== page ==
Our favourite red-umbrella market is 87 today!
On September 1, 1930, at 8 a.m., Zagreb’s mayor at the time, Stjepan Srkulj, officially opened the new market in the centre of the city, at Dolac.
Dolac is such a crucial part of the life of the city that it sometimes seems that it’s always been here, but our favourite red-umbrella market is actually less than a hundred years old!
Romulić & Stojčić
Originally, there was a market at Ban Jelačić Square,
but the city government decided that a more adequate space was needed and started contemplating places such as Britanski trg, Martićeva ulica, Vlaška ulica in 1905, until six years later, a decision was reached to build it at Dolac.
The city started buying properties from the inhabitants and famous Zagreb architect Viktor Kovačić was in charge of the design and, even though his idea was to build a section of the market at Kaptol, this idea was abandoned, so the entire market was built at Dolac.
Dolac used to be a medieval type of city neighbourhood, stretching from Opatovina on the north to the southern wall of Kaptol (Pod zidom Street, which is still there), and St. Mary’s Church, built in the 13th c., with a monastery and a cemetery on the west. The cemetery was relocated when more houses were built there in the 18th c., and it was forgotten until the construction started, when 200 skeletons were dug out, together with numerous objects from the Medieval Period and Early Modern Times, including religious medallions from pilgrimages.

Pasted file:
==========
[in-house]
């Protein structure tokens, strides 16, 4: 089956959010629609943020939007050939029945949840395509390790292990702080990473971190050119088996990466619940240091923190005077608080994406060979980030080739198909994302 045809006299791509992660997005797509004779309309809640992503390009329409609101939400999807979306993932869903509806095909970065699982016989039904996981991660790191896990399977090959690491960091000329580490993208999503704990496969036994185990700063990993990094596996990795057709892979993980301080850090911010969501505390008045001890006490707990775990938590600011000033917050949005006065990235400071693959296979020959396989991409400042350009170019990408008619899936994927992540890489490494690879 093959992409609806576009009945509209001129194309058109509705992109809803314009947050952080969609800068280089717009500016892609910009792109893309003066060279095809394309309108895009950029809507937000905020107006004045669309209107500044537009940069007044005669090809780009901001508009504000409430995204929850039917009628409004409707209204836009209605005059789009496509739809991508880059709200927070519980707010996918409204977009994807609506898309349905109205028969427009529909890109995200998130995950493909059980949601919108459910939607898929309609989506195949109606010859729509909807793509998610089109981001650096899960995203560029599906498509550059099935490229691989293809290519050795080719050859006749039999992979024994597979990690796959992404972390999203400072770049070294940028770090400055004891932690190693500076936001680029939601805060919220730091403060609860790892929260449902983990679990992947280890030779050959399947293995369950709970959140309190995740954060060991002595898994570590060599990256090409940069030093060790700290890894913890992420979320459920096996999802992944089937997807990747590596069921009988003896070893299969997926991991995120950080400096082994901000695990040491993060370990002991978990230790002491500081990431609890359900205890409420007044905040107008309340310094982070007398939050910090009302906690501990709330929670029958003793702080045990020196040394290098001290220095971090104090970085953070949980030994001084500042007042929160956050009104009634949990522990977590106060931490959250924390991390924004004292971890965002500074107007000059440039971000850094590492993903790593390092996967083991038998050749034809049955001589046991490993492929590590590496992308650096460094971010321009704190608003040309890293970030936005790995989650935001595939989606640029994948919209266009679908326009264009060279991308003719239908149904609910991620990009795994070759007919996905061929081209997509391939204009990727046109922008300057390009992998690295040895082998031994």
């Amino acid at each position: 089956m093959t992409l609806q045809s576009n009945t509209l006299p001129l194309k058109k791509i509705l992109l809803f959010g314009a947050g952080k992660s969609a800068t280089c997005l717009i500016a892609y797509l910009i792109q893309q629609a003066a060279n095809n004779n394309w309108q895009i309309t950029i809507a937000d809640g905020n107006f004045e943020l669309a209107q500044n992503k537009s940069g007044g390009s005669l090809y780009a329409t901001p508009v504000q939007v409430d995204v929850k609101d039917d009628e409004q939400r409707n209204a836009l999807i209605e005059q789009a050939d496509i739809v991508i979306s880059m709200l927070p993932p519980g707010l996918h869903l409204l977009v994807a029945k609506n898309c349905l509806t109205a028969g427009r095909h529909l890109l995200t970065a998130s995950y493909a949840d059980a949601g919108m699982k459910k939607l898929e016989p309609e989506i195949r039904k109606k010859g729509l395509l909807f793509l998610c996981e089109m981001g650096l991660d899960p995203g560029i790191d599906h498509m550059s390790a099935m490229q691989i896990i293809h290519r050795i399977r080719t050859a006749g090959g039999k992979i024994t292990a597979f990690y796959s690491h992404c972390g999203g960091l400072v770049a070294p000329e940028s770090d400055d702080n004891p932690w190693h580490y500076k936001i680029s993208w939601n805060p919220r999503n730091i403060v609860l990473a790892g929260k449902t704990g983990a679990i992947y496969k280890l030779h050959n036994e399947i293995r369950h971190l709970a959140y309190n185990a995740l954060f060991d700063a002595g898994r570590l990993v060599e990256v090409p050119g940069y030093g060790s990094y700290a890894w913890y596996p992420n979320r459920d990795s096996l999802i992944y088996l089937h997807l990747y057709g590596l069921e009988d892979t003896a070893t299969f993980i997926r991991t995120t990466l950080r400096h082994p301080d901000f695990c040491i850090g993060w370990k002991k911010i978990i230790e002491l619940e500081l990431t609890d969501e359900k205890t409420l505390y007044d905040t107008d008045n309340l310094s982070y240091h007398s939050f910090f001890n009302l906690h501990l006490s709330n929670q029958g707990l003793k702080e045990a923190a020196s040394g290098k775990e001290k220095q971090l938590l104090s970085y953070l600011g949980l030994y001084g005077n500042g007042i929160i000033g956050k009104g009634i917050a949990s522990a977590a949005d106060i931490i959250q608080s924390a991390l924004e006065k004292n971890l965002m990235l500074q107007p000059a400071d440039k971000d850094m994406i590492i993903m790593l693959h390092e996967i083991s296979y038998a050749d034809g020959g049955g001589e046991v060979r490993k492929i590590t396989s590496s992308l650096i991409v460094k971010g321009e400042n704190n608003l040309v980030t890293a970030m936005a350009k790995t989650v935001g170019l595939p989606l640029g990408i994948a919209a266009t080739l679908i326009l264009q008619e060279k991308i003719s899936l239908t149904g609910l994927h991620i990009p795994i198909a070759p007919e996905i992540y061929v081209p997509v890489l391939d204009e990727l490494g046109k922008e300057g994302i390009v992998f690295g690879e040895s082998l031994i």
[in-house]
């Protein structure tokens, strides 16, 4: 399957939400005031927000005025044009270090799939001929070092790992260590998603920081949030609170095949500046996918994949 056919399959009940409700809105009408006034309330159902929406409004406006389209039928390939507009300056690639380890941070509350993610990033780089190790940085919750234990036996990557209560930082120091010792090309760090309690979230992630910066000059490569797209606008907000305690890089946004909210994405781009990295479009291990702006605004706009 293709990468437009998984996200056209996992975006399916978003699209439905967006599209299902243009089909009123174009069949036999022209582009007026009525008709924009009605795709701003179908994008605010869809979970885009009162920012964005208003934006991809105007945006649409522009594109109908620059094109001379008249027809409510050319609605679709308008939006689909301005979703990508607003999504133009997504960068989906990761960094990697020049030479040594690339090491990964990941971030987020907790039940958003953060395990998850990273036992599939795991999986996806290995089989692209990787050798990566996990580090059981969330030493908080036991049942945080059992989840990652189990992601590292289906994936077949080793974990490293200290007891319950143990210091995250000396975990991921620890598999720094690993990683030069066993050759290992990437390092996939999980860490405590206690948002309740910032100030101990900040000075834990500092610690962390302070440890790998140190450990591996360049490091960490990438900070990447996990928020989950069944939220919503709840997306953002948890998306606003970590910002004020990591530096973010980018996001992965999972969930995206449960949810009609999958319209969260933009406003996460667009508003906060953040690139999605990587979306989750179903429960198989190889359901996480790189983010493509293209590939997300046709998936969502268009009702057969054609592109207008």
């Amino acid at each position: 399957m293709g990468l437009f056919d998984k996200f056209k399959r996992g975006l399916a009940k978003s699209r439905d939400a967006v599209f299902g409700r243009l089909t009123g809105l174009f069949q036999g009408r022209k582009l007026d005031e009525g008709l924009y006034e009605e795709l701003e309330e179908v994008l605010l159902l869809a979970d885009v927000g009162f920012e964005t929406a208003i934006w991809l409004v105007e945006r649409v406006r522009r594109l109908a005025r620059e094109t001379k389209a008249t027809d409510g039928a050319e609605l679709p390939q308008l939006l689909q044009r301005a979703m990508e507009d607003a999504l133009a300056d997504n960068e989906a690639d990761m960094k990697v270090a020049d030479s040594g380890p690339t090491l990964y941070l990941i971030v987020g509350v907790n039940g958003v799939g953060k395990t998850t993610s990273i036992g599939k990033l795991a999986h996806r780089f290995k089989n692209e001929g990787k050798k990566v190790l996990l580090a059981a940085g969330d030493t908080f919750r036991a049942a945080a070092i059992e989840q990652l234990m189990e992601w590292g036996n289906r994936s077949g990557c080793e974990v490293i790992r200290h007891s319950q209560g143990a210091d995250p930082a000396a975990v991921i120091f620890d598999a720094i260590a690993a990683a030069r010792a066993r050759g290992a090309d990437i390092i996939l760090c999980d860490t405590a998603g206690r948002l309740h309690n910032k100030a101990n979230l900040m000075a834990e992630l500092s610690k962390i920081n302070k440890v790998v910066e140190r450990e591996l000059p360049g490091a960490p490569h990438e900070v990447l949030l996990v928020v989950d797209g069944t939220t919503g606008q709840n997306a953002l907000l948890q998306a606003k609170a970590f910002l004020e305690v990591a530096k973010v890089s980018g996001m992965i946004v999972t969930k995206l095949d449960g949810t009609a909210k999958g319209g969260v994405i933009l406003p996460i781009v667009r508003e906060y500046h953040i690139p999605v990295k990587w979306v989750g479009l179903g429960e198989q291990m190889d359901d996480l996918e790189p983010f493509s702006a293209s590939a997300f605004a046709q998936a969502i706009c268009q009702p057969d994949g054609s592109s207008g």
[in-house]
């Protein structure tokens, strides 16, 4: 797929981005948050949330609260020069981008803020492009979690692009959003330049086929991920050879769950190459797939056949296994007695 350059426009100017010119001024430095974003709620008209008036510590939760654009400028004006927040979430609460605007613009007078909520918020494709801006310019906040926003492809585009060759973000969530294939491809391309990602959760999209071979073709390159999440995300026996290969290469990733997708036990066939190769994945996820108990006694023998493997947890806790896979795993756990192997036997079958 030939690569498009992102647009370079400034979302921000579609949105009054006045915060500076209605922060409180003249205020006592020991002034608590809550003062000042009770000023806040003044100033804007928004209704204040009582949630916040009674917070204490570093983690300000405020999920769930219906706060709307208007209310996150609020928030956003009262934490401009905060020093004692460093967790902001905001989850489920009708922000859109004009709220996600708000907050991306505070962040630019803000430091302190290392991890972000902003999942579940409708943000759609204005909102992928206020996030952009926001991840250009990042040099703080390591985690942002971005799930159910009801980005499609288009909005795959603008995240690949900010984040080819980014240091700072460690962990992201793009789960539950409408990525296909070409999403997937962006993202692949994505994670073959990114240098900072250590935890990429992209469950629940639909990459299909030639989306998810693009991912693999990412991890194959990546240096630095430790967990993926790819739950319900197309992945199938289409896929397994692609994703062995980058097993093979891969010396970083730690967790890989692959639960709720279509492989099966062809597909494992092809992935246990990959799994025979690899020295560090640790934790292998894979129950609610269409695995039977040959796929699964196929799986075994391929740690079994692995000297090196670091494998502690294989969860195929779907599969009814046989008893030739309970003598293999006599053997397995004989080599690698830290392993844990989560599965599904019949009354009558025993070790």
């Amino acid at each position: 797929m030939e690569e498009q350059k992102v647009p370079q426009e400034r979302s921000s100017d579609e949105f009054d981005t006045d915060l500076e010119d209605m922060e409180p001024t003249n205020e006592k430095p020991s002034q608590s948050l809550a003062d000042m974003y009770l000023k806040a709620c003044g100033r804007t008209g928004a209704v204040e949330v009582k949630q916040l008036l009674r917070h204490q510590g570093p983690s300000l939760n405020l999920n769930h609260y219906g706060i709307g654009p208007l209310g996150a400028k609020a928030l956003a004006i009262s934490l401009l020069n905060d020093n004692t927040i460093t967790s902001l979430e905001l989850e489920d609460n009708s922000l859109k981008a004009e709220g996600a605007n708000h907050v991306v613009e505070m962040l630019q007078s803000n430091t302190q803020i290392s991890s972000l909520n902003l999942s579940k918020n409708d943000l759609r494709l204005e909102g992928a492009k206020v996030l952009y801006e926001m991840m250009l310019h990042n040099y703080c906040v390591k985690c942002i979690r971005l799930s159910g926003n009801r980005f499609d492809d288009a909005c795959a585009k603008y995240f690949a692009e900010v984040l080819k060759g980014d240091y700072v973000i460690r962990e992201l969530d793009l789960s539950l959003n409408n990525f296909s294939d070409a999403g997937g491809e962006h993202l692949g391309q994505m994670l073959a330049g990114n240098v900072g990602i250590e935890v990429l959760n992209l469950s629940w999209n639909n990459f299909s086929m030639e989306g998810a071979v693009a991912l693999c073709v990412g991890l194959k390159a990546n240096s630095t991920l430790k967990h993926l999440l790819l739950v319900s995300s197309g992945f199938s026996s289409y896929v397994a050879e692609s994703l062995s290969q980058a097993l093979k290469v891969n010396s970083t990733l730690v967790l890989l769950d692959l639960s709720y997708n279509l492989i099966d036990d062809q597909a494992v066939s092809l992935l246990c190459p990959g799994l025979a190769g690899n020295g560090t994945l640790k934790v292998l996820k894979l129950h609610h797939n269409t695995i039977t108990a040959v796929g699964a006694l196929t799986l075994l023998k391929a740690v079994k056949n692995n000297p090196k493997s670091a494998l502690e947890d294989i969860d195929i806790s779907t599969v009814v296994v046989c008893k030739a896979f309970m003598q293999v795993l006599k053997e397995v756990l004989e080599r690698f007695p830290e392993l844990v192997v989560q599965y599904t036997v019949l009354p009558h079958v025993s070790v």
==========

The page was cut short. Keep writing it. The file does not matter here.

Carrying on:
Dolac was a poor neighbourhood, with narrow, winding streets, and small, wooden houses.
In 1913, it looked a lot like Skalinska:
In 2006, a statue to honour the “kumica” – a typical seller at the market – was added to the market. The most recent addition was a mural featuring a motive from a painting by Vlaho Bukovac, part of Outings project by Julien Casbianca.
The market is full of bright red umbrellas, called the Šestine Umbrella, one of the most typical symbols and souvenirs of the city. Did you know that there’s a very romantic story behind them? Read more about it here.
Take a look at what the market and its people looked like through the ages below:
Photos from Zagreb – kakav je bio nekada, Facebook.